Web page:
Catalysts for Change — Article in December, 2011, issue of Canadian Consulting Engineer
[Excerpt] University and college campuses provide ideal opportunities for reducing carbon emissions from our built environment [by adopting District Energy strategies].
Across the University of Toronto’s downtown St. George campus are 120 large buildings — over 12 million square feet of space — all consuming energy. The buildings range from heavy masonry Victorian structures like the venerable Mining Building on College Street, to sleek glass boxes such as the Pharmacy Building at the corner of University Avenue.
To walk from one side of the campus to the other takes about 20 minutes. The site is threaded with busy streets and narrow laneways, some of which are owned by the university. There are shady paths, wide open sports fields, and secluded courtyards. Like many of Canada’s universities, the campus represents a quiet oasis in the heart of the teeming city.
But Canadian university and college campuses are becoming much more. They provide an almost ideal incubator for developing ways of making our buildings and cities more energy efficient. The campus is like a mini-town, with many different types of buildings and facilities — but all under one owner. Generally there is one department in charge of buildings and facilities and those people work under a ruling administration that is relatively free of political and other constraints. So it can be easier to reach decisions about building in a sustainable way in the campus environment than in the messy “real” world outside. more
[Excerpt] To understand the importance of storage, it is imperative that one understands the electric power grid. If you have ever lived in a warm environment, you have probably experienced a brown-out. Brown-outs typically happen in the heat of day, when the temperatures are high and buildings across the area are turning up the air-conditioning and creating an enormous need for energy. Because of this, in the middle of any day, the demand on the power grid is the highest. In addition to the air-conditioning running at full power, more lights are on and multiple appliances are in use. Because of the strain on the grid, the costs for electricity are highest during those “on-peak” hours and the generation is often the dirtiest since all the old plants are turned on to help meet the demand. On the flip side—at night—when the majority of people are sleeping, there is a very low demand on the grid, and sometimes, even over-capacity. This is called “off-peak.”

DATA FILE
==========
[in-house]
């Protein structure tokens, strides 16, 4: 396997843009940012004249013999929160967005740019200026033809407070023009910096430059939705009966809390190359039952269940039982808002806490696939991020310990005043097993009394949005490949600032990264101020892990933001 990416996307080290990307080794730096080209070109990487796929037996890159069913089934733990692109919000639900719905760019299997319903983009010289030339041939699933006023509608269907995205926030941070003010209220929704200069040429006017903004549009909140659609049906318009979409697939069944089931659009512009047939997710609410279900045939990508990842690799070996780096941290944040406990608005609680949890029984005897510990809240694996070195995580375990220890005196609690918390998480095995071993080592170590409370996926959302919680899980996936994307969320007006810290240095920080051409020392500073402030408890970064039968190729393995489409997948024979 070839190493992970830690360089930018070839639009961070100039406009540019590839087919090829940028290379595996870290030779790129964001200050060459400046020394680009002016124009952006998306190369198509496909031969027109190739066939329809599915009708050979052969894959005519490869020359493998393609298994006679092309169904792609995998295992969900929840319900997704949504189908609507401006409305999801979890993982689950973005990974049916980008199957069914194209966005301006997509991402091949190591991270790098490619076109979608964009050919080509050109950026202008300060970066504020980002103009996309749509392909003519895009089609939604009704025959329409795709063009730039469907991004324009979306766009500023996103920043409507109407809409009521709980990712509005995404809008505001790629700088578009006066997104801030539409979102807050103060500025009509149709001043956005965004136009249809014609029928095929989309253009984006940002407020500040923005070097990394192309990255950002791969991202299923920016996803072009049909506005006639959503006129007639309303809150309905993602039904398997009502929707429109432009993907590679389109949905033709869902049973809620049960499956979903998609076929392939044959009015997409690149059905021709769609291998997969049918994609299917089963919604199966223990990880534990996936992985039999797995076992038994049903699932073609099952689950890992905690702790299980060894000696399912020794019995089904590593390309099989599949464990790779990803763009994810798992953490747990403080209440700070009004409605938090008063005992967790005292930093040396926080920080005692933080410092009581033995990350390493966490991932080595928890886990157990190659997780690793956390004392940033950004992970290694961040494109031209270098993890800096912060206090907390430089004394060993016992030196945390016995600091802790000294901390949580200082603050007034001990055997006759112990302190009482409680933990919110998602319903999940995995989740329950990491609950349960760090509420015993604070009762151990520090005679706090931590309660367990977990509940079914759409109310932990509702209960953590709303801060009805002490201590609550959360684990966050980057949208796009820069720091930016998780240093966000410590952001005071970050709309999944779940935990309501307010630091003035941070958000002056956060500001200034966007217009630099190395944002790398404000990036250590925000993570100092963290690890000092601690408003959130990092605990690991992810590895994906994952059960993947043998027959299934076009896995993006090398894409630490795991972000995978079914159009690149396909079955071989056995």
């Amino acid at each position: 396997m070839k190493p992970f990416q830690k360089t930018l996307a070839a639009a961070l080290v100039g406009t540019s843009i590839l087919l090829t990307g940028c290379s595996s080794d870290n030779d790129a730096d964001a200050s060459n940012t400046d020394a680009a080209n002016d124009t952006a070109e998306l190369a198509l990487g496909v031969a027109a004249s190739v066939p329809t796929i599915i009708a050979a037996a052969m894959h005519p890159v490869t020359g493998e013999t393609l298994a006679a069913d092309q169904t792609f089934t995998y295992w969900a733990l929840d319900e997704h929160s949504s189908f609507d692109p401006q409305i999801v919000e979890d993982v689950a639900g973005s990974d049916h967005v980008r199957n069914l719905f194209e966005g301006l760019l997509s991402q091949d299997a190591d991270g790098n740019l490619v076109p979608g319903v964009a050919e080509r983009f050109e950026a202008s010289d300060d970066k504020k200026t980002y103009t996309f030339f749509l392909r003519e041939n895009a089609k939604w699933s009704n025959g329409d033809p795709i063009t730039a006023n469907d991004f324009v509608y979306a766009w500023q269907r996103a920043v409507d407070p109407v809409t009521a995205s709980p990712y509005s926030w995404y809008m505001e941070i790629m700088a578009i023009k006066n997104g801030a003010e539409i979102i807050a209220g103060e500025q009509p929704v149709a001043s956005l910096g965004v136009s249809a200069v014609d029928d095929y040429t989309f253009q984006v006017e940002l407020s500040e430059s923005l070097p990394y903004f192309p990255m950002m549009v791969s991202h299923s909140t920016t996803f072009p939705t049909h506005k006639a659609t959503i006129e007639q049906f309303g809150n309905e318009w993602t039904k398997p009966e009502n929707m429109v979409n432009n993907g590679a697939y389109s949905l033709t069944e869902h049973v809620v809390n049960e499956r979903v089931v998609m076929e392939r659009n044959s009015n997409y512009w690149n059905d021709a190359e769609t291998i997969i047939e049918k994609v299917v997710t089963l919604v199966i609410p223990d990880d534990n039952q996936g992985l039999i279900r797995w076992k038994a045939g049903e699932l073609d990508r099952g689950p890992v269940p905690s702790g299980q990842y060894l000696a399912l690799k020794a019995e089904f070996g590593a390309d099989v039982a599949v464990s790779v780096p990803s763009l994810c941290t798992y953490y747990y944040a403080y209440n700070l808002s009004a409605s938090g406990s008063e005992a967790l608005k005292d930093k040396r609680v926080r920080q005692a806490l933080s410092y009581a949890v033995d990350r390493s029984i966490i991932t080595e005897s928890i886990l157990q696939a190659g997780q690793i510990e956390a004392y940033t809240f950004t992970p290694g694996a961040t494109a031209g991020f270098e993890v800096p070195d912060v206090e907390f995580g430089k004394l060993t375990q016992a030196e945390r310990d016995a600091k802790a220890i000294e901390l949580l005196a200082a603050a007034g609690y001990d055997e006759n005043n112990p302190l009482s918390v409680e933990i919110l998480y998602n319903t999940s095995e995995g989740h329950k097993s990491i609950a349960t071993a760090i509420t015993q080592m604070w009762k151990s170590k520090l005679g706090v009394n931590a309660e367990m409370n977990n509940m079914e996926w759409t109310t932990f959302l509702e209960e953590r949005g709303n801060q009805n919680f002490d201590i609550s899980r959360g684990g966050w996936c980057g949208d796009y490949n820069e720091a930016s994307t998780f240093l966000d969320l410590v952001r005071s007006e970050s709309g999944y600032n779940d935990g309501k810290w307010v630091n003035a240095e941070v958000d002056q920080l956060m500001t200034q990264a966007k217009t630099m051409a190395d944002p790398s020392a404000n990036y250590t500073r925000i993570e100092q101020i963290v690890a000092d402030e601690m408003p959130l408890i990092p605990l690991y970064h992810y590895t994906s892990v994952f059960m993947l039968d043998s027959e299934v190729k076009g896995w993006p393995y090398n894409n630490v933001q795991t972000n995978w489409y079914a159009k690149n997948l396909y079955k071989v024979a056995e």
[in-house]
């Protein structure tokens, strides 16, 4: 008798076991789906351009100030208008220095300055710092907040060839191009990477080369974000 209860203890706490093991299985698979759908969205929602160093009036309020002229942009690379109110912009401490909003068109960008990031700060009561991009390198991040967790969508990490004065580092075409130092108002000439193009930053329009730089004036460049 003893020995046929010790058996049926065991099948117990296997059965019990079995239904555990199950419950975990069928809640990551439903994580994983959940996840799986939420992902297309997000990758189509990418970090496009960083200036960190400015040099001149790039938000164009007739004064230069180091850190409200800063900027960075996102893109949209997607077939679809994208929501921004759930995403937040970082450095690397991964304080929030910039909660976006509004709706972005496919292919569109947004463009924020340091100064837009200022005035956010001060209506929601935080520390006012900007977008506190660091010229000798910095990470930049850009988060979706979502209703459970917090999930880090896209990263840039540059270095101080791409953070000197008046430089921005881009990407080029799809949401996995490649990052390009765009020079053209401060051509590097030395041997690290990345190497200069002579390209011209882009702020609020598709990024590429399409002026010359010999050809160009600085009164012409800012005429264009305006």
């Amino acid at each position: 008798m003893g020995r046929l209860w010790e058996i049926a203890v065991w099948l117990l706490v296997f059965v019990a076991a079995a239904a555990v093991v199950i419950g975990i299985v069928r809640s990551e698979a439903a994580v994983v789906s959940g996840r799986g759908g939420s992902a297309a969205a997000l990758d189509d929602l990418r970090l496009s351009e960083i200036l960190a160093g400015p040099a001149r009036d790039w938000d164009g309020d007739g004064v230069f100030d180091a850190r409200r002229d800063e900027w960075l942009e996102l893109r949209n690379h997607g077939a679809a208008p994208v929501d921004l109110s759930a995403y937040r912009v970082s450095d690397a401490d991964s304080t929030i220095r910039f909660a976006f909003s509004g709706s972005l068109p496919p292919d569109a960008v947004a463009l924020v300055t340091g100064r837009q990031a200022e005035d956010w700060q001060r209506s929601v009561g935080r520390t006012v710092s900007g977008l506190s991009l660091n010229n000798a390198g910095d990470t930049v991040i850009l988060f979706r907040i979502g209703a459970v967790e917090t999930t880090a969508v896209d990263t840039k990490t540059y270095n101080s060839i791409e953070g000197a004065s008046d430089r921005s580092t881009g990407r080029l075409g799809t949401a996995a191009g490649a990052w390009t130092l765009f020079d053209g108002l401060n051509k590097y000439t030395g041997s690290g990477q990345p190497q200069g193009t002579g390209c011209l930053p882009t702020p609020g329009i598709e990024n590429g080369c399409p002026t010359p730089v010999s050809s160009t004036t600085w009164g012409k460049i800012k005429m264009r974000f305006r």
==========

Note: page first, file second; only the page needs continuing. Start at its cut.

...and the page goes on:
Storage is the Answer: In its present configuration, our electric grid has almost no “storage” capability so that electricity must be produced exactly when it is needed. This is possible when your source of energy is fossil fuel (stored energy) but is very difficult and expensive when it is renewable energy (wind or solar). Adding energy storage to the grid will be critical in our quest to lower societies’ carbon emissions.
Acheiving Plant Optimization By Dave Klee of Johnson Controls. An article in the Daily Energy Report.
Buildings – big and small, old and new – are collectively the largest consumers of energy worldwide. Within each individual building, the heating, ventilation and air-conditioning (HVAC) systems consume the most energy. An even closer look at a building’s various HVAC systems will reveal that it’s the building’s central chilled water plant that is the biggest energy glutton.
The Canadian District Energy Association (CDEA)/Association Canadienne des Réseaux Thermiques (ACRT) is an industry association representing member utilities, government agencies, building owners, consulting engineers, suppliers, developers, bankers, and investors who share a common interest in promoting the growth of district energy in Canada.